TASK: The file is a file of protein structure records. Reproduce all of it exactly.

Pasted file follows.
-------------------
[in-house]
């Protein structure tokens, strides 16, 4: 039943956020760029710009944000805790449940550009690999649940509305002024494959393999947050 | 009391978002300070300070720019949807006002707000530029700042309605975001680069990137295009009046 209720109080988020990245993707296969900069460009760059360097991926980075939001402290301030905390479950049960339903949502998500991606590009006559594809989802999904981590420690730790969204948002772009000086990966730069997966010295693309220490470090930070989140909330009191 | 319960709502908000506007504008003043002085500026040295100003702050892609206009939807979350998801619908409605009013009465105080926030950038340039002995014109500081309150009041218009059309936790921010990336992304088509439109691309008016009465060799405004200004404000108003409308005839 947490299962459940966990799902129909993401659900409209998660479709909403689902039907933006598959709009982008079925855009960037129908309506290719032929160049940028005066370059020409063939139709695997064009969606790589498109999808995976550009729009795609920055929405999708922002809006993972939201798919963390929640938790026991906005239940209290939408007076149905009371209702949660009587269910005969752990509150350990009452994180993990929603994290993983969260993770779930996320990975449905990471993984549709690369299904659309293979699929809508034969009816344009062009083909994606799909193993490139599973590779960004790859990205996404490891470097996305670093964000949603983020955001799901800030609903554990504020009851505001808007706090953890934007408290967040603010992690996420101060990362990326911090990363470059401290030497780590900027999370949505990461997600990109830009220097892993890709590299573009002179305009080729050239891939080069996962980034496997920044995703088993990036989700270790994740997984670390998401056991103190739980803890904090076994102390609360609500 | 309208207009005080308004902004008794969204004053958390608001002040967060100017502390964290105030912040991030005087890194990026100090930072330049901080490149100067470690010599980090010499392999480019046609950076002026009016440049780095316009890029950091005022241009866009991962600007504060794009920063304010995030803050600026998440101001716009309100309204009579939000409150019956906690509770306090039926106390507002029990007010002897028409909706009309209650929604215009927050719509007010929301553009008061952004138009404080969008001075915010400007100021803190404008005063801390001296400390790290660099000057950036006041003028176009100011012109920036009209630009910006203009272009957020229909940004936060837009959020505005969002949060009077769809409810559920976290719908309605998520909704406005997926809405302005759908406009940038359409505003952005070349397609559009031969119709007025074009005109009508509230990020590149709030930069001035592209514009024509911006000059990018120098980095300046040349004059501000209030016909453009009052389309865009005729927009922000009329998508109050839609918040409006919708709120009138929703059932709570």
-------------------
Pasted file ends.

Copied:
[in-house]
């Protein structure tokens, strides 16, 4: 039943956020760029710009944000805790449940550009690999649940509305002024494959393999947050 | 009391978002300070300070720019949807006002707000530029700042309605975001680069990137295009009046 209720109080988020990245993707296969900069460009760059360097991926980075939001402290301030905390479950049960339903949502998500991606590009006559594809989802999904981590420690730790969204948002772009000086990966730069997966010295693309220490470090930070989140909330009191 | 319960709502908000506007504008003043002085500026040295100003702050892609206009939807979350998801619908409605009013009465105080926030950038340039002995014109500081309150009041218009059309936790921010990336992304088509439109691309008016009465060799405004200004404000108003409308005839 947490299962459940966990799902129909993401659900409209998660479709909403689902039907933006598959709009982008079925855009960037129908309506290719032929160049940028005066370059020409063939139709695997064009969606790589498109999808995976550009729009795609920055929405999708922002809006993972939201798919963390929640938790026991906005239940209290939408007076149905009371209702949660009587269910005969752990509150350990009452994180993990929603994290993983969260993770779930996320990975449905990471993984549709690369299904659309293979699929809508034969009816344009062009083909994606799909193993490139599973590779960004790859990205996404490891470097996305670093964000949603983020955001799901800030609903554990504020009851505001808007706090953890934007408290967040603010992690996420101060990362990326911090990363470059401290030497780590900027999370949505990461997600990109830009220097892993890709590299573009002179305009080729050239891939080069996962980034496997920044995703088993990036989700270790994740997984670390998401056991103190739980803890904090076994102390609360609500 | 309208207009005080308004902004008794969204004053958390608001002040967060100017502390964290105030912040991030005087890194990026100090930072330049901080490149100067470690010599980090010499392999480019046609950076002026009016440049780095316009890029950091005022241009866009991962600007504060794009920063304010995030803050600026998440101001716009309100309204009579939000409150019956906690509770306090039926106390507002029990007010002897028409909706009309209650929604215009927050719509007010929301553009008061952004138009404080969008001075915010400007100021803190404008005063801390001296400390790290660099000057950036006041003028176009100011012109920036009209630009910006203009272009957020229909940004936060837009959020505005969002949060009077769809409810559920976290719908309605998520909704406005997926809405302005759908406009940038359409505003952005070349397609559009031969119709007025074009005109009508509230990020590149709030930069001035592209514009024509911006000059990018120098980095300046040349004059501000209030016909453009009052389309865009005729927009922000009329998508109050839609918040409006919708709120009138929703059932709570």